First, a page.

Recently, a magneto-optical modulator wherein a DC bias magnetic field is applied to a magneto-optical crystal has been studied in order to measure an electric current in a semiconductor electronic circuit substrate (Appl. Phys. Lett. Vol. 68 No. 25 pp. 3546-3548, 1996, and 61st JJAP Transaction, lecture No. 4p-Q-4, 2000). Furthermore, an optical isolator is used for a magneto-optical modulator (U.S. Pat. No. 6,141,140 or JP3-144417A). Furthermore, both a function of optical modulation and a function of optical isolation can be achieved by using a single magneto-optical element with magnetostatic wave (JP2001-272639A).

However, there are being used, in almost all of the conventional optical communication systems, a direct high speed modulation of the electric current in the semiconductor laser and a wave-guide optical modulator utilizing the electro-optic effect (Pockels effect). Although the direct modulation of the semiconductor laser has an advantage that the optical communication system does not need any other modulators and therefore, its structure becomes simple, the modulation frequency is generally no higher than several GHz. Furthermore, when a semiconductor laser is driven by the high-frequency signal, the drive circuit becomes highly advanced and a transmission distance through the optical fiber of the optical signal is limited by the wavelength chirping.

On the other hand, the electro-optic modulator, particularly the wave-guide optical modulator using the Pockels effect has advantages that it is suitable for a high speed modulation of a laser or LED light and that it is free from a wave-length variation or wave-length chirping which is caused by a direct modulation of a semiconductor laser. However, the electro-optic modulator has a disadvantage that it has a DC drift and optical damage which increase a production cost in order to countermeasure against the disadvantage.

Furthermore, there is a magneto-optical modulator for monitoring an electric current wave form on a micro strip line, by disposing the magneto-optic crystal directly on a semiconductor substrate or micro strip line and by applying a DC bias magnetic field to the magneto-optic crystal (Appl. Phys. Lett. Vol. 68 No. 25 pp. 3546-3548, 1996). However, the above-mentioned current monitoring has a disadvantage that the current wave form is distorted by a ringing due to impedance mismatching between the line and the modulation signal generator, and the above-mentioned current monitoring device (electric current wave monitor) does not include any optical fiber and therefore, is not suitable for the optical communication systems.

On the other hand, another magneto-optic modulator for monitoring the current wave form on the micro strip line wherein an analyzer is disposed after passing a short, e.g., shorter than approximately 1 m, optical fiber (61st JJAP Transaction, Lecture No. 4p-Q-4, 2000). However, a linear polarization becomes in general a random polarization through a long optical fiber. Therefore, the intensity modulation of light propagating through a long optical fiber can not be achieved even by using the analyzer. Further, in the above-mentioned another magneto-optical modulator, the DC bias magnetic field is almost parallel to the high frequency magnetic field. Therefore, the above-mentioned another magneto-optic modulator has a disadvantage that the magneto-optical modulator is magnetically saturated under a large bias magnetic field for obtaining a single magnetic domain and the magnetic saturation greatly reduces or completely extinguishes the modulated signal.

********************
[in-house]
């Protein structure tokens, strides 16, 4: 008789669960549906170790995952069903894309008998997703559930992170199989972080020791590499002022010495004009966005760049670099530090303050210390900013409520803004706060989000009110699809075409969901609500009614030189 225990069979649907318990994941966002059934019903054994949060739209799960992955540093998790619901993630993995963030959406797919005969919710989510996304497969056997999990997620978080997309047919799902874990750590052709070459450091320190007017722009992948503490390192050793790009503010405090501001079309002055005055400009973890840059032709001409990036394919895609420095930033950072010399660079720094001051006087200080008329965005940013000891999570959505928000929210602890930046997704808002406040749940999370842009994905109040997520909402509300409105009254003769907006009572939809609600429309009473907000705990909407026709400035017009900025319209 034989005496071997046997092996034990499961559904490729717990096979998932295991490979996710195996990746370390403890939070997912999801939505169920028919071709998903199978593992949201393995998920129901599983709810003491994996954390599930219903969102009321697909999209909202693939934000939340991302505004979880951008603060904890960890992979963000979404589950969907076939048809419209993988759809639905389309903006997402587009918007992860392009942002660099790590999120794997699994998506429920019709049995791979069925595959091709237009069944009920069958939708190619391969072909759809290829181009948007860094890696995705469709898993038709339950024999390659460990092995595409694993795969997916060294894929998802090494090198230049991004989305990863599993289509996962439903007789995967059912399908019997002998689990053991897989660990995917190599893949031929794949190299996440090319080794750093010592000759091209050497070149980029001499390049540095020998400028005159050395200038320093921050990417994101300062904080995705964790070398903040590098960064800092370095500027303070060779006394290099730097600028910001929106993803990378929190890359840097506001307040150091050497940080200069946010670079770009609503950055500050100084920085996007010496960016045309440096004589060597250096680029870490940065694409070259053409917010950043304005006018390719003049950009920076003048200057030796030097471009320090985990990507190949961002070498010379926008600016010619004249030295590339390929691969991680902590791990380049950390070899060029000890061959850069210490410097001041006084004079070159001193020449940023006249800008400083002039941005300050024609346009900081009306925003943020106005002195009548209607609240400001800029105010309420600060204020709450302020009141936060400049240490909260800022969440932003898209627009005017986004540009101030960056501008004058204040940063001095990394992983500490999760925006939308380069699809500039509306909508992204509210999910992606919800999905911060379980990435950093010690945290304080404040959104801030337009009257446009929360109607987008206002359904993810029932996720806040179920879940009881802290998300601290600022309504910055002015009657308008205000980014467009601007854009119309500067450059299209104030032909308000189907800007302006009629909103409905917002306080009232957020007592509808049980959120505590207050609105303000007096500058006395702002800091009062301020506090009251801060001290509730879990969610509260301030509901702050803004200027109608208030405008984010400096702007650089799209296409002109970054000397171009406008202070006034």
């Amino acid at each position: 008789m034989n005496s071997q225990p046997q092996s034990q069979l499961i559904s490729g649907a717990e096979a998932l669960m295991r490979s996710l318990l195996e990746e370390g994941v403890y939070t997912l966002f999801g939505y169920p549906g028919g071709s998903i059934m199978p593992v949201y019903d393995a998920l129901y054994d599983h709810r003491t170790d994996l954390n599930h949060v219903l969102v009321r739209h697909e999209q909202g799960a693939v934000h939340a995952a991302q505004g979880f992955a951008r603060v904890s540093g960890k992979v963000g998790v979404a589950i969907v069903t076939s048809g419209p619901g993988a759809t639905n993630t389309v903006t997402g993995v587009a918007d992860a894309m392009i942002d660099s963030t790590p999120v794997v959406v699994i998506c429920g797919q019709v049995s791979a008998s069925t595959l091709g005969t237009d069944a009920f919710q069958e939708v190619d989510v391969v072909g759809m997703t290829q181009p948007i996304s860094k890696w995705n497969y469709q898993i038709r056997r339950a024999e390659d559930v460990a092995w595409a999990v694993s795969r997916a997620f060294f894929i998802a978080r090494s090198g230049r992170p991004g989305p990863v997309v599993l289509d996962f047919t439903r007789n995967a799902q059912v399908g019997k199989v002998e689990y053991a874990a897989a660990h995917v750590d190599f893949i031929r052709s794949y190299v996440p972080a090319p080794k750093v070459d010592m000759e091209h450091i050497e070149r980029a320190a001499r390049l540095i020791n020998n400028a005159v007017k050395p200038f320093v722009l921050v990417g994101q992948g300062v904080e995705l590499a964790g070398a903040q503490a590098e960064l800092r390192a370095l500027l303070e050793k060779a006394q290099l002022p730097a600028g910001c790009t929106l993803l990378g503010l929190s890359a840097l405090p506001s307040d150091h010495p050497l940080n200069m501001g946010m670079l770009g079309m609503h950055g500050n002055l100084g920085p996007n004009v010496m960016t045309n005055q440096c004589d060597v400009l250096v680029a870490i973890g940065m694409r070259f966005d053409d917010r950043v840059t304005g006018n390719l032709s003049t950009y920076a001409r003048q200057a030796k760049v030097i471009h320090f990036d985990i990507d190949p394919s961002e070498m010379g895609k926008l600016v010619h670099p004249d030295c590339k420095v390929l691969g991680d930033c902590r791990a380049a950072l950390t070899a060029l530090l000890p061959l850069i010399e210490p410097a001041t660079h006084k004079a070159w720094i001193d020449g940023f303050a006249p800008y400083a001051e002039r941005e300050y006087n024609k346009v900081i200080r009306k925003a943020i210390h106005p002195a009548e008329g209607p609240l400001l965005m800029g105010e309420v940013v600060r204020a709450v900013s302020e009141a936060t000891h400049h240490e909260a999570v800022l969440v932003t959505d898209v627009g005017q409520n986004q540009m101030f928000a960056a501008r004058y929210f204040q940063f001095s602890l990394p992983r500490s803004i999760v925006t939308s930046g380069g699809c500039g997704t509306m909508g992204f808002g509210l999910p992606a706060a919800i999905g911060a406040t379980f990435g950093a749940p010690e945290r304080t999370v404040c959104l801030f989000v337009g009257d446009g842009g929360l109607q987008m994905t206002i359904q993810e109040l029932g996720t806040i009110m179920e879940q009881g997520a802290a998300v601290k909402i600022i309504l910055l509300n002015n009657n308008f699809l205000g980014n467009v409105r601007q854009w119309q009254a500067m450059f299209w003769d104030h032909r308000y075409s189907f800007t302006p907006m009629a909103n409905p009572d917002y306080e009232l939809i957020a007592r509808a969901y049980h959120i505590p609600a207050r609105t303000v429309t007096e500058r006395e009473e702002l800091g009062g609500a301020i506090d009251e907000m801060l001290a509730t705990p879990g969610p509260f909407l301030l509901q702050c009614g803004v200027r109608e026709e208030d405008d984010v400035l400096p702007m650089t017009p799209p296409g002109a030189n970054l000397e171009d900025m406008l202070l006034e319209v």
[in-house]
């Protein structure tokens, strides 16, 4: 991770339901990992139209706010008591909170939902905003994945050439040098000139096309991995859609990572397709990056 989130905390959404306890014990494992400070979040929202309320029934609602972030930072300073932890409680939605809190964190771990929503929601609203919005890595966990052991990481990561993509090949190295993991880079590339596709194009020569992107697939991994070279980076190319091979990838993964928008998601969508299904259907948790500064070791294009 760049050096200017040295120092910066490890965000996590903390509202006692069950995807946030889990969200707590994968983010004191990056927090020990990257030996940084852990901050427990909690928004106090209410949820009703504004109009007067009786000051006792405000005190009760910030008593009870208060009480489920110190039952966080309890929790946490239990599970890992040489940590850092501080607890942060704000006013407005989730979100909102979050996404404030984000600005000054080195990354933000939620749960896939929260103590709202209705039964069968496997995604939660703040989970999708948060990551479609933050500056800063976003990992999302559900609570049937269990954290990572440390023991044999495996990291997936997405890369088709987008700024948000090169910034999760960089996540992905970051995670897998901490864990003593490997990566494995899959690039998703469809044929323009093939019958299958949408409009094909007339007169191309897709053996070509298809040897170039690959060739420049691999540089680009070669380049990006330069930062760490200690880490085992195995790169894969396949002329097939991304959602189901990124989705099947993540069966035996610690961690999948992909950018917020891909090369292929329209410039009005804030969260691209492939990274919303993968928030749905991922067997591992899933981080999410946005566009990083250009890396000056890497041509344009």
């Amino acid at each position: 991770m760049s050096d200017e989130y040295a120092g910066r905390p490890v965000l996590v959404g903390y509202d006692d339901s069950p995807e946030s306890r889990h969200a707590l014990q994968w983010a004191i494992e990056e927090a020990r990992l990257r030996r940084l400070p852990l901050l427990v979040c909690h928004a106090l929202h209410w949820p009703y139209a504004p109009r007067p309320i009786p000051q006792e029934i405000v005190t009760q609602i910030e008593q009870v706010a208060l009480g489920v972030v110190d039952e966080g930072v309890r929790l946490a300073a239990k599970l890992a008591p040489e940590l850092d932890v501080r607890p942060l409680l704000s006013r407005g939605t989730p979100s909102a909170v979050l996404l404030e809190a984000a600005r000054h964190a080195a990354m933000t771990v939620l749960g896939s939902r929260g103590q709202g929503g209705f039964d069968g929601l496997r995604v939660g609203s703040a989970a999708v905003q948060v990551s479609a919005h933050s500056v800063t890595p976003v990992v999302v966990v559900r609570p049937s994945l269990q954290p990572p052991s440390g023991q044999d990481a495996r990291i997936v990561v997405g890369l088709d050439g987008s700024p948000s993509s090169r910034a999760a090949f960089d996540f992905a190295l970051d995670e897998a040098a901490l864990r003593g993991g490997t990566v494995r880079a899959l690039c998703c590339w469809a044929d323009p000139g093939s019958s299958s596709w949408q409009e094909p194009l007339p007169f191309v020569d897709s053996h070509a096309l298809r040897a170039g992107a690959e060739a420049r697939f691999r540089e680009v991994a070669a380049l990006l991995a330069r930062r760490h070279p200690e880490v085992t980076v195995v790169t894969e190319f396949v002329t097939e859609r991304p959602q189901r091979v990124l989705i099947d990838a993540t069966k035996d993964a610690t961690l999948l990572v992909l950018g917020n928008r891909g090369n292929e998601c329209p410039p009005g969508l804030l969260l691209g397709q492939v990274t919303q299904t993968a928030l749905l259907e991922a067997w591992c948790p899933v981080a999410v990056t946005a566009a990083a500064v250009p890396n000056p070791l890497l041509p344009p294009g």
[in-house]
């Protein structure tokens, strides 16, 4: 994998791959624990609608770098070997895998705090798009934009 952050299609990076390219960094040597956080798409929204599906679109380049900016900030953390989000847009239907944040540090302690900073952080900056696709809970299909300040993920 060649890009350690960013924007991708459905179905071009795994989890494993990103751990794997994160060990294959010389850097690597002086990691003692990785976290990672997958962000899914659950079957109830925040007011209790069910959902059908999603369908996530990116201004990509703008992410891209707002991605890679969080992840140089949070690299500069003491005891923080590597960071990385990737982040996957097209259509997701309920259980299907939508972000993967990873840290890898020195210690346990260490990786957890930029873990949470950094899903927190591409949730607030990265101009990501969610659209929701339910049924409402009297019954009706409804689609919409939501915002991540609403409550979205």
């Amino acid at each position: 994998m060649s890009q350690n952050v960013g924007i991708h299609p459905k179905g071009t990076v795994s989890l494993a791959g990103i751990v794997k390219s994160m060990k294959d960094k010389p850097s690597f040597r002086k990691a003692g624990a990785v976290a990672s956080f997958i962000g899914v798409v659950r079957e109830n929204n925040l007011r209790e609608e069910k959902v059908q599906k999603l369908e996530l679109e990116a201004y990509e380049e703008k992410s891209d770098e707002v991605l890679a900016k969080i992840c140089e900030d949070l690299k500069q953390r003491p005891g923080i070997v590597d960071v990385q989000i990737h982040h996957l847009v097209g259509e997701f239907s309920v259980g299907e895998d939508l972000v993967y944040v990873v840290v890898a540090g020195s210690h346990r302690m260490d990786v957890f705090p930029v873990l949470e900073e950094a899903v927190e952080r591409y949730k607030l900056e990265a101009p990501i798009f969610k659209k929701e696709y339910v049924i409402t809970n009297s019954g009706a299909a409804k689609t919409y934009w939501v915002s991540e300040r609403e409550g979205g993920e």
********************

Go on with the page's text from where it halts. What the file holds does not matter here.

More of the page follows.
Moreover, there is a significant problem that light returns in the direction toward light source where light propagation must be blocked by the optical isolator when an optical isolator is employed as an optical modulator and the polarization of light rotates with the magneto-optical effect (Faraday effect) being generated by an external magnetic field. In this case, the optical modulator does not perform as an optical isolator at all. Above-mentioned problem will be described in detail, referring to FIGS. 7A, 7B and 8. The incident light propagates through a polarizer 202 from the light source side as shown in FIG. 7A, and only the light, that corresponds to the polarization plane of the polarizer 202, penetrates. And then, the transmitted light through the polarizer 202 is inputted into a magneto-optical element 204 and the plane of polarization rotates by 45° during propagating through it. The analyzer 210 can completely transmit the light to the system side, because the plane of polarization which the analyzer can transmit is equal to the plane of polarization rotated by the polarizer 202. Therefore, the incident light in the forward direction can ideally propagate without loss if the polarization orientation of both of the polarizer 202 and the analyzer 210 is properly set.